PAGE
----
One of the Sustainable Development Goals (SDGs), SDG 11 to be precise, is to make cities more inclusive, safe, resilient and sustainable.
Not surprisingly, since 2007, more than half of the world’s population lives in cities, and by 2030, that figure is expected to rise to 60%.
Fortunately, we have tools such as geo-technologies that can help us move towards smart city environments in a simple and environmentally responsible way.
What is geo-technology?
Let’s start at the beginning by defining what we mean by geotechnology: it is a set of tools, methods, techniques and procedures aimed at managing Digital Geographic Information (DGI).
These methods and processes, such as georeferencing and geoprocessing, are grouped together in what we know as GIT, i.e. Geographic Information Technologies.
How do geotechnologies work?
Thanks to these engineering and software solutions, it is possible to collect, store, process, analyse and present geographic information, all for one purpose: to favour more effective decision-making in a multitude of areas such as the planning of protected spaces, territorial planning, urban service management, etc.
Now that we have laid the groundwork for geotechnologies, explaining what they are and how they work, it is time to get down to the nitty-gritty, looking at the tools and methods that make up this concept.
- Data collection: these are the tools that make it possible to obtain the information, such as, for example, sensors installed in cities, GPS, thermal cameras, satellite images, LiDAR, georadar, etc.
- Storage, geoprocessing and analysis: this is the next step in this process, we are talking about the databases that house the georeferenced data obtained, and a good example of these are the Geographic Information Systems (GIS), which allow the data initially collected to be transformed into valuable information for decision-making, as we mentioned a few lines above.
- Visualization of information: because what would become of the data collected if we did not have the right tools to view them and draw conclusions that can make our lives easier. This is the case of cartographic, interactive, digital supports, etc. to transmit the information to third parties, such as clients, and to make decisions.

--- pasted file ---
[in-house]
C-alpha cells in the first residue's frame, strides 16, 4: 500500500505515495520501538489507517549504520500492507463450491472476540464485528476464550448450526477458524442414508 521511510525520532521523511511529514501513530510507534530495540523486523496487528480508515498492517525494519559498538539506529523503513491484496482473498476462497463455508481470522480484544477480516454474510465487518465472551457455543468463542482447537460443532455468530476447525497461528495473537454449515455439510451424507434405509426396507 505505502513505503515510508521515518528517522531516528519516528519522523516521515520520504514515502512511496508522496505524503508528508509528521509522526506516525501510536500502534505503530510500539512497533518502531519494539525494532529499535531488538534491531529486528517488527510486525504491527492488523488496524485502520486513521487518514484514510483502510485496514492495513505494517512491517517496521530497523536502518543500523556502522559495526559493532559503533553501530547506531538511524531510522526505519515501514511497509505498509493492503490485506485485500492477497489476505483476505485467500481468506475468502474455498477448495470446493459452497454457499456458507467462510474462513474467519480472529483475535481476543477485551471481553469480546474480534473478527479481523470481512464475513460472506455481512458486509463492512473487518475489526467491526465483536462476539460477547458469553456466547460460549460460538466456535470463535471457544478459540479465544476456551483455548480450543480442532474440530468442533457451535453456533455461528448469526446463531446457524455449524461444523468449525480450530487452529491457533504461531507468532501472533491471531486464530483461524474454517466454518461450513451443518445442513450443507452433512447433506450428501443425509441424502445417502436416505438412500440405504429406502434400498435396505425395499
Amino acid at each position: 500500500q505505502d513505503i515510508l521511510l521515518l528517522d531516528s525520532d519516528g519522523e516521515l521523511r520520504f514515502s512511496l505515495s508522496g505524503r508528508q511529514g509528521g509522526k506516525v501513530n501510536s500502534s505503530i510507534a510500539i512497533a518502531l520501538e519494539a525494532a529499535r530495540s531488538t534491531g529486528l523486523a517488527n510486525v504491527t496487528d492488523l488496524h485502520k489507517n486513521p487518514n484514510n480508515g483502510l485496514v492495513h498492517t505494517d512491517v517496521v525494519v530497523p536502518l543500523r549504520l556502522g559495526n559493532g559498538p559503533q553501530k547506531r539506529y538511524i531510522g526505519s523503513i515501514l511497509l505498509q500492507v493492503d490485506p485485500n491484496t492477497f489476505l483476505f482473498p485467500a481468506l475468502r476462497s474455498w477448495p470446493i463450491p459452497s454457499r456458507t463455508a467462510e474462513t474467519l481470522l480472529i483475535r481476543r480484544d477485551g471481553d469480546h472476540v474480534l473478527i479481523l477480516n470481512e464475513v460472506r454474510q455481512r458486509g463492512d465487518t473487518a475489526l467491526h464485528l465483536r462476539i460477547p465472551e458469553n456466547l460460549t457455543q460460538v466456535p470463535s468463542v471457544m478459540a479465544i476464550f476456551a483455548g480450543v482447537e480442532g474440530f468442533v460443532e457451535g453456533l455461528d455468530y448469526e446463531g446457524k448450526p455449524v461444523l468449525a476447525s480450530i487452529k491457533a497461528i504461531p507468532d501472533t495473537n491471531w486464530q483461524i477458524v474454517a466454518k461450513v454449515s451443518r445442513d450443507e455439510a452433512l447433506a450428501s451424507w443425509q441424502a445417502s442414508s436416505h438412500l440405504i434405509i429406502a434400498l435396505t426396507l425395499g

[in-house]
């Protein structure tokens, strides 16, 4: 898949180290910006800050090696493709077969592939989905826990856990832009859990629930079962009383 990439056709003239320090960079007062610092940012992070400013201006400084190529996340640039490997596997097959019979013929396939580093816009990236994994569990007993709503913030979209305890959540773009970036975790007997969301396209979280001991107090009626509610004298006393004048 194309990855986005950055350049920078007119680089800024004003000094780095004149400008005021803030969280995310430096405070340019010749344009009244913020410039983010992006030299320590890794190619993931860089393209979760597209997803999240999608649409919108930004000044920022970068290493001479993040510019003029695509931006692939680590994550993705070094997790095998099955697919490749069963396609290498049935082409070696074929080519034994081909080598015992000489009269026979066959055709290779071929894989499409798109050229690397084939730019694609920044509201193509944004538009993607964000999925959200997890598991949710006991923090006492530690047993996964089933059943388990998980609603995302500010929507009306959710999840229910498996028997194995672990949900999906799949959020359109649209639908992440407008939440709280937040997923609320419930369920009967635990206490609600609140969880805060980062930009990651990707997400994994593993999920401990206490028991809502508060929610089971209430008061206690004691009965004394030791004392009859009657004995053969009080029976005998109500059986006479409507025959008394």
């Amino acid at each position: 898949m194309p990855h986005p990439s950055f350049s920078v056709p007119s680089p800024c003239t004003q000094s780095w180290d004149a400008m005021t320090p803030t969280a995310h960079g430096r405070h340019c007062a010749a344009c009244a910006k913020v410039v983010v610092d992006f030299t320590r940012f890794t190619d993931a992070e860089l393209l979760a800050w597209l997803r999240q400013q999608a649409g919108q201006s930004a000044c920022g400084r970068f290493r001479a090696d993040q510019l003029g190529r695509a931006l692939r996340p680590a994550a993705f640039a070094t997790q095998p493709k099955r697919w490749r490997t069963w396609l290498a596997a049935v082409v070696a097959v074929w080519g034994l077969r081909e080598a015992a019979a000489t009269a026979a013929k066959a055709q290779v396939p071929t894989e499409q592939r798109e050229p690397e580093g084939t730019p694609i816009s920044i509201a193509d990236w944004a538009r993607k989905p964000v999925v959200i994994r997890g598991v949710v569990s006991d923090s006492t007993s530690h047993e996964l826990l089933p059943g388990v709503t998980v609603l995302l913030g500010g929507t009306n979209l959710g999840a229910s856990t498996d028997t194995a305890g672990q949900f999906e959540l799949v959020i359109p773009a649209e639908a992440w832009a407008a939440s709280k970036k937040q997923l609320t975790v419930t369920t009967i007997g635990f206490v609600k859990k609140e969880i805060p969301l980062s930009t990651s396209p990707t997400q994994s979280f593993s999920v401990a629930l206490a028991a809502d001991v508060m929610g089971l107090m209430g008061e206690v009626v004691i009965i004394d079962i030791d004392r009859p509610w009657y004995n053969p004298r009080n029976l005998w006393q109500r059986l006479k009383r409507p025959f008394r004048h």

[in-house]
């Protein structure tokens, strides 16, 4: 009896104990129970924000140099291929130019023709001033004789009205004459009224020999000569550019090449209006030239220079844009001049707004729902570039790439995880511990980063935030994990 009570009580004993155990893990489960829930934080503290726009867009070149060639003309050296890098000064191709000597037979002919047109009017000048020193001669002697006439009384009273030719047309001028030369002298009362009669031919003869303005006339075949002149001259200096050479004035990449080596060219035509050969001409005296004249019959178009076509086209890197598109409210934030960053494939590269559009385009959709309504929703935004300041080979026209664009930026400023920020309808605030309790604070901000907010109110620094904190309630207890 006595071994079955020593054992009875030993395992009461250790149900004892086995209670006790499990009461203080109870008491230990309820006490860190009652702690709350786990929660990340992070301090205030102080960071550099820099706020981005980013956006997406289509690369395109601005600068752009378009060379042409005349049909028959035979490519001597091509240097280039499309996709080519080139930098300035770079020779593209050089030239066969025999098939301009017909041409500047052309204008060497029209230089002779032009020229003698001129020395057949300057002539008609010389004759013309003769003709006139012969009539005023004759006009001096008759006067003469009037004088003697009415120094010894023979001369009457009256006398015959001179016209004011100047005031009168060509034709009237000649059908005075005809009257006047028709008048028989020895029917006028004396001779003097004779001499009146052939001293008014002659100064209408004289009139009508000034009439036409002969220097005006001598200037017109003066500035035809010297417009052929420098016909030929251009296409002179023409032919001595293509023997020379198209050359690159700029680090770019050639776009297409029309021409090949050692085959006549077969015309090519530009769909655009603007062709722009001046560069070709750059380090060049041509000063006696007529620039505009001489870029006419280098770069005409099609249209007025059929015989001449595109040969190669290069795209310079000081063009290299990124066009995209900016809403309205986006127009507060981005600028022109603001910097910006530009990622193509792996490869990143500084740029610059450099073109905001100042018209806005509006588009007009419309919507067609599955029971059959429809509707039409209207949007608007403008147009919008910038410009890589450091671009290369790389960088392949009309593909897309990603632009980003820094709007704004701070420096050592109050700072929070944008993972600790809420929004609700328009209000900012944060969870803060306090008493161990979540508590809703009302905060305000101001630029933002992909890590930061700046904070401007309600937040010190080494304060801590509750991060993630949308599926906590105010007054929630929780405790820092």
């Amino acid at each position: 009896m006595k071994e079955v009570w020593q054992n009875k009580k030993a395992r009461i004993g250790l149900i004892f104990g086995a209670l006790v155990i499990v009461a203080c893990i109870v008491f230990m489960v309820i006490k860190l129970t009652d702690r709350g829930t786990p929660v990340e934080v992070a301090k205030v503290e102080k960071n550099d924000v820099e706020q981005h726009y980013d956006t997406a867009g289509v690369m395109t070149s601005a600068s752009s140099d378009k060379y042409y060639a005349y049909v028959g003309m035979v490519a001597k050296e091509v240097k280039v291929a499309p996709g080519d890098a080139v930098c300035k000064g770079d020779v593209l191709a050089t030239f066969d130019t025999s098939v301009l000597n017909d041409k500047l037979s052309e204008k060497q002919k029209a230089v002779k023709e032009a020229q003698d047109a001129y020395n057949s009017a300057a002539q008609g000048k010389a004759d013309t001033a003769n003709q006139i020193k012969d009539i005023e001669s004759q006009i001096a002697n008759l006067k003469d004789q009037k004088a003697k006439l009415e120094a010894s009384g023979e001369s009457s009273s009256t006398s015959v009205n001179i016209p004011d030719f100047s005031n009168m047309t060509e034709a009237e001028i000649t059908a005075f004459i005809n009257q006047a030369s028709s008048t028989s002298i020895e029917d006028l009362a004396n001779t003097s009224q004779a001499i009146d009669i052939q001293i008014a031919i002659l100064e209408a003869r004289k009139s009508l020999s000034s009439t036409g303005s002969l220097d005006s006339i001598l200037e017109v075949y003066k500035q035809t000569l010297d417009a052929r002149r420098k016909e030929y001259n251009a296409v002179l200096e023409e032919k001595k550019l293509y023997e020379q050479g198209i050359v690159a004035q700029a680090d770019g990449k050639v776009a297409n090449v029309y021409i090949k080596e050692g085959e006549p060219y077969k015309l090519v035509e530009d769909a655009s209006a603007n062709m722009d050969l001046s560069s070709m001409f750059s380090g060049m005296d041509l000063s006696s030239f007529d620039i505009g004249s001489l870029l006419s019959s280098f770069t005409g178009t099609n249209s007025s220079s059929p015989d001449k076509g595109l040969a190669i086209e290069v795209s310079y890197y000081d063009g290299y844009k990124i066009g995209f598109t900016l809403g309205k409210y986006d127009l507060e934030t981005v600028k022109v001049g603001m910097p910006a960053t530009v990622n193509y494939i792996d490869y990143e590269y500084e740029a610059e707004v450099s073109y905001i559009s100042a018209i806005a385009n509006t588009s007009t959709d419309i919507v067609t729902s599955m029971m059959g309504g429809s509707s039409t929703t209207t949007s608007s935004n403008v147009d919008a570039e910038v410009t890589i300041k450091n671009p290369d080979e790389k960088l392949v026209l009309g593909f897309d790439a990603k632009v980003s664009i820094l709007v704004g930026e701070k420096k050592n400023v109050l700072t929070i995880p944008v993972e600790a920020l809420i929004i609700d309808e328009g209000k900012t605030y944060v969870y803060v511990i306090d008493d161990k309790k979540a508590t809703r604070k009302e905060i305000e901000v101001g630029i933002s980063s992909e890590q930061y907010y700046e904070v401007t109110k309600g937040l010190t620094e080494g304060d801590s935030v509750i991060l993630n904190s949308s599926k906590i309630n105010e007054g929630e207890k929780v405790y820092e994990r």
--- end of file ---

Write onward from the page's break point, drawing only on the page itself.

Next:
They say that data is the oil of the 21st century, and they are not far off the mark. Every day, and in each of our movements, we leave data and more data that companies in any sector (energy, logistics, security, urban services, retail…) can and want to use to better guide the strategic decisions they make with their products and services.
And if not, think about the route you take every day from work to home. It is a very interesting path that consumer and fashion companies use to launch stimuli to attract your attention, not to mention the trail you leave behind when you surf the Internet!
Application of geo-technology in urban services
What about the management and maintenance of urban services? Think about when you walk your pet, don’t you try to go down streets where there is better lighting or wider and more comfortable pavements? Everyone, all your movements are important, and in this case, public administrations, engineering companies and urban services maintenance companies are very attentive to the urban movements that you and the rest of the citizens carry out every day.
Not only with regard to street lighting or pavements, but also with regard to the rest of the urban services that make up the proper functioning of a municipality or city. We are talking about infrastructures such as sewage and drinking water networks, urban mobility, green areas and urban parks, etc.
In short, valuable information that geotechnologies help to treat and manage efficiently. Proof of this is the knowledge provided by Fisotec Solutions, experts in smart management of urban services, through solutions such as our latest generation urban inventories and indiva SaaS, an open source solution adapted to the needs of each city.